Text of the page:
Polar stratospheric cloud (PSC) measurements have been taken by means of a lidar system at the German Koldewey Station in Ny-Ålesund, Spitsbergen [79°N, 12 °E], since 1988. Here we present the first PSC climatology for the high Arctic built on Ny-Ålesund lidar data collected from winter 1995/1996 to 2003/2004, thus avoiding the effects of earlierbackground aerosol enhancement by large volcanic eruptions. As in a similar study performed on the Antarctic McMurdo PSC dataset, a numerical code has been applied to distinguish PSCs based on their vertical structure displayed on the lidar profile. Two cloud categories showing low or high variability of backscattering ratio with altitude are individuated andaddressed as Large and Small Scale Variation PSCs (LSV and SSV, respectively). It is possible to make reliable assumptions concerning the relationship between the obtained PSCcategories and the conditions under which they are likely to form. Ny-Ålesund is typically situated in the centre of the northern polar vortex, where the majority of PSC observations can be linked to the synoptic temperature field. The present study not only provides a general description of PSCs occurring at Ny-Ålesund, but it also focuses on the temporal and spatialvariability of cloud types observed under both LSV and SSV categories. Finally, the comparison with the McMurdo climatology provides an overview of long term inter-hemispheric differences in PSC appearance as measured by ground based lidars.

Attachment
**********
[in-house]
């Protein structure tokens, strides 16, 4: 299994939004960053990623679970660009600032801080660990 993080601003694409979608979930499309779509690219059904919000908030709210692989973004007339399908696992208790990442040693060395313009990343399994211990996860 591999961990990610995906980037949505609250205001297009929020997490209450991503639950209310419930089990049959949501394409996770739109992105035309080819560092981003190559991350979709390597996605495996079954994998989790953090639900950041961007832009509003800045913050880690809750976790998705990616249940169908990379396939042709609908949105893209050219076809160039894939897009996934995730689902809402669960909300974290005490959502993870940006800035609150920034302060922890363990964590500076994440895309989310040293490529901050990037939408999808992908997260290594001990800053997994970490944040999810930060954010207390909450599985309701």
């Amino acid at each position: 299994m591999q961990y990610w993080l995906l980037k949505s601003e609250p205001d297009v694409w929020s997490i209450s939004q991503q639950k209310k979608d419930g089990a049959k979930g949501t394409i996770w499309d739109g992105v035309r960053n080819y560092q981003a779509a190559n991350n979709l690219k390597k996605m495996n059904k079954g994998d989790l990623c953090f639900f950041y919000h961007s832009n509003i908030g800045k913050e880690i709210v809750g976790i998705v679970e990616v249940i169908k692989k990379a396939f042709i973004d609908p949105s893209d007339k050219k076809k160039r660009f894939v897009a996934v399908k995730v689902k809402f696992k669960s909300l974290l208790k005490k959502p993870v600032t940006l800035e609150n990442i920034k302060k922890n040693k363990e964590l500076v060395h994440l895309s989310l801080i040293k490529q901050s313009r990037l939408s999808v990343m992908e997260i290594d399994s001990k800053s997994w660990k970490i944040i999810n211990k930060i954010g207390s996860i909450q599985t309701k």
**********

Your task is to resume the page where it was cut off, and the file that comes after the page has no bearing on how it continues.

Helmholtz Research Programs > MARCOPOLI (2004-2008) > POL1-Processes and interactions in the polar climate system